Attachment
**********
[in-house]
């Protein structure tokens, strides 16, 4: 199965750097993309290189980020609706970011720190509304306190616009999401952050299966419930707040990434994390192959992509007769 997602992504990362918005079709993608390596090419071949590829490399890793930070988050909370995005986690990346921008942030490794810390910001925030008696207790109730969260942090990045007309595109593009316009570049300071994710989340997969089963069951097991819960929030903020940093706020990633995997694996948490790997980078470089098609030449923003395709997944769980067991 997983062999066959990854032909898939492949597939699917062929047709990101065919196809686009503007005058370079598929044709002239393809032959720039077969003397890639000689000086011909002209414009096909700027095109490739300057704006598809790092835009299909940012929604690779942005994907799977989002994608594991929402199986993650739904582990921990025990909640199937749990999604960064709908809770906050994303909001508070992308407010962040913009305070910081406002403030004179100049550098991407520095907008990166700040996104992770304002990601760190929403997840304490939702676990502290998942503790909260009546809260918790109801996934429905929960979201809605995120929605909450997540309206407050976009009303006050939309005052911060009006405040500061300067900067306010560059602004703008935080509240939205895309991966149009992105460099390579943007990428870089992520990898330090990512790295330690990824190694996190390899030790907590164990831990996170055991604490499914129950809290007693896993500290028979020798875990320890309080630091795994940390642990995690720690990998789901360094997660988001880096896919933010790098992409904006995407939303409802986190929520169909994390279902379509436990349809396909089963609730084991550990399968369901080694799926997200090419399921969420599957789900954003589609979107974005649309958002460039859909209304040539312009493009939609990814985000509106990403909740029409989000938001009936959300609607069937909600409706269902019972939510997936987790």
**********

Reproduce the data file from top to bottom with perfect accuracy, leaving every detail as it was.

[in-house]
């Protein structure tokens, strides 16, 4: 199965750097993309290189980020609706970011720190509304306190616009999401952050299966419930707040990434994390192959992509007769 997602992504990362918005079709993608390596090419071949590829490399890793930070988050909370995005986690990346921008942030490794810390910001925030008696207790109730969260942090990045007309595109593009316009570049300071994710989340997969089963069951097991819960929030903020940093706020990633995997694996948490790997980078470089098609030449923003395709997944769980067991 997983062999066959990854032909898939492949597939699917062929047709990101065919196809686009503007005058370079598929044709002239393809032959720039077969003397890639000689000086011909002209414009096909700027095109490739300057704006598809790092835009299909940012929604690779942005994907799977989002994608594991929402199986993650739904582990921990025990909640199937749990999604960064709908809770906050994303909001508070992308407010962040913009305070910081406002403030004179100049550098991407520095907008990166700040996104992770304002990601760190929403997840304490939702676990502290998942503790909260009546809260918790109801996934429905929960979201809605995120929605909450997540309206407050976009009303006050939309005052911060009006405040500061300067900067306010560059602004703008935080509240939205895309991966149009992105460099390579943007990428870089992520990898330090990512790295330690990824190694996190390899030790907590164990831990996170055991604490499914129950809290007693896993500290028979020798875990320890309080630091795994940390642990995690720690990998789901360094997660988001880096896919933010790098992409904006995407939303409802986190929520169909994390279902379509436990349809396909089963609730084991550990399968369901080694799926997200090419399921969420599957789900954003589609979107974005649309958002460039859909209304040539312009493009939609990814985000509106990403909740029409989000938001009936959300609607069937909600409706269902019972939510997936987790």